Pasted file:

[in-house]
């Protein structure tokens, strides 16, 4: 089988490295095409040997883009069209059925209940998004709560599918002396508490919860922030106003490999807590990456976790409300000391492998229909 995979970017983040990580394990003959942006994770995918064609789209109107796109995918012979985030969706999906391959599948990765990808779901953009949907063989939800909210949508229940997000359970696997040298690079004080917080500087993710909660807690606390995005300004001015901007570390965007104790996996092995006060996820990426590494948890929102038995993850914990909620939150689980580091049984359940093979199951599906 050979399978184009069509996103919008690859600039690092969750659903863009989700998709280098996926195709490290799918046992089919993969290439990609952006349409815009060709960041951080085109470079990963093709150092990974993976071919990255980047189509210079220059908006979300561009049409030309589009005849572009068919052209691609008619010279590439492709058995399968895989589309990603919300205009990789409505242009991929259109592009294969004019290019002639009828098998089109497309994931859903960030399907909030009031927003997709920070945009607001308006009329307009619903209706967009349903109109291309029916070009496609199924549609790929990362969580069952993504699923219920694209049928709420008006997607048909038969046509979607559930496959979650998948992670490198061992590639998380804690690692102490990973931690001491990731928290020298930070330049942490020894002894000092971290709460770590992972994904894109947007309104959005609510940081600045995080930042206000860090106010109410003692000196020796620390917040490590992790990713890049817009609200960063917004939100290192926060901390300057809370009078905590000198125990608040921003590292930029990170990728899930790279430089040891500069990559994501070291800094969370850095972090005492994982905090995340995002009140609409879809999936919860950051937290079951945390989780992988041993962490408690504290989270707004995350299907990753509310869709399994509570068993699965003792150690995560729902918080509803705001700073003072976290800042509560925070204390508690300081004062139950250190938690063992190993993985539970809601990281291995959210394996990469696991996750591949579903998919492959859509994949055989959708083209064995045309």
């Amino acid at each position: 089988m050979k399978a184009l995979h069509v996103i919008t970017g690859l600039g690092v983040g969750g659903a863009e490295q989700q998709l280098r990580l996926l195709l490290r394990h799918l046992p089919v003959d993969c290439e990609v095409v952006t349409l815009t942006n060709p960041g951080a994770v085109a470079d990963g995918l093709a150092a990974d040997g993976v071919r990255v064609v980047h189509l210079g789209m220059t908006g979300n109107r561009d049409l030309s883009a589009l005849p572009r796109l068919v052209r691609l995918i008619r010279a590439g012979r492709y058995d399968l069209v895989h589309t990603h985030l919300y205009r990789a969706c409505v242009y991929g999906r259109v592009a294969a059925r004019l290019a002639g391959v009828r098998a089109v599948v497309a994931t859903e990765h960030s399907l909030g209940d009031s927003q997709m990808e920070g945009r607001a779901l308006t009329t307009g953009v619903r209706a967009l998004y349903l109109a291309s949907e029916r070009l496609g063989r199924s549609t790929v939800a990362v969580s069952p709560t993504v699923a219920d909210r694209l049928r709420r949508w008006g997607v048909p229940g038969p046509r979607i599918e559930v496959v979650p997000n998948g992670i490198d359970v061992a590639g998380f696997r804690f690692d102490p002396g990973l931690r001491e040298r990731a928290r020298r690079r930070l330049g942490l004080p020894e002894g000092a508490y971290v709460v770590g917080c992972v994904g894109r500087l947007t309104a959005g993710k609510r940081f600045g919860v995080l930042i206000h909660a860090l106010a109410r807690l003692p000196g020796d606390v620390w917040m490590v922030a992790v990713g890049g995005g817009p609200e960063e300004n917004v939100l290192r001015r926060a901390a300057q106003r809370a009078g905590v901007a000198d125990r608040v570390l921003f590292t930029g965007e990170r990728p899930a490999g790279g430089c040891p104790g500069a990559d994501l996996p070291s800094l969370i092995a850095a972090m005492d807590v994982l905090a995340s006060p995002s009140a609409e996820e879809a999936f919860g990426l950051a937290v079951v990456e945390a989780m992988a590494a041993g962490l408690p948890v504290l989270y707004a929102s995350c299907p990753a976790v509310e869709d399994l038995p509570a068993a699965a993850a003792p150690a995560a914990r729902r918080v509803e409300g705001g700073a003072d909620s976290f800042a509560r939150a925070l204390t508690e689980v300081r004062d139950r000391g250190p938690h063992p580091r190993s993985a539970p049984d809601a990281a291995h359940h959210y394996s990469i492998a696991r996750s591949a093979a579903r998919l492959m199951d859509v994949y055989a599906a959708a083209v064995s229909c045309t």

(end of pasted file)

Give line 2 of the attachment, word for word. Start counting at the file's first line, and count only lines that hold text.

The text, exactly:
């Protein structure tokens, strides 16, 4: 089988490295095409040997883009069209059925209940998004709560599918002396508490919860922030106003490999807590990456976790409300000391492998229909 995979970017983040990580394990003959942006994770995918064609789209109107796109995918012979985030969706999906391959599948990765990808779901953009949907063989939800909210949508229940997000359970696997040298690079004080917080500087993710909660807690606390995005300004001015901007570390965007104790996996092995006060996820990426590494948890929102038995993850914990909620939150689980580091049984359940093979199951599906 050979399978184009069509996103919008690859600039690092969750659903863009989700998709280098996926195709490290799918046992089919993969290439990609952006349409815009060709960041951080085109470079990963093709150092990974993976071919990255980047189509210079220059908006979300561009049409030309589009005849572009068919052209691609008619010279590439492709058995399968895989589309990603919300205009990789409505242009991929259109592009294969004019290019002639009828098998089109497309994931859903960030399907909030009031927003997709920070945009607001308006009329307009619903209706967009349903109109291309029916070009496609199924549609790929990362969580069952993504699923219920694209049928709420008006997607048909038969046509979607559930496959979650998948992670490198061992590639998380804690690692102490990973931690001491990731928290020298930070330049942490020894002894000092971290709460770590992972994904894109947007309104959005609510940081600045995080930042206000860090106010109410003692000196020796620390917040490590992790990713890049817009609200960063917004939100290192926060901390300057809370009078905590000198125990608040921003590292930029990170990728899930790279430089040891500069990559994501070291800094969370850095972090005492994982905090995340995002009140609409879809999936919860950051937290079951945390989780992988041993962490408690504290989270707004995350299907990753509310869709399994509570068993699965003792150690995560729902918080509803705001700073003072976290800042509560925070204390508690300081004062139950250190938690063992190993993985539970809601990281291995959210394996990469696991996750591949579903998919492959859509994949055989959708083209064995045309």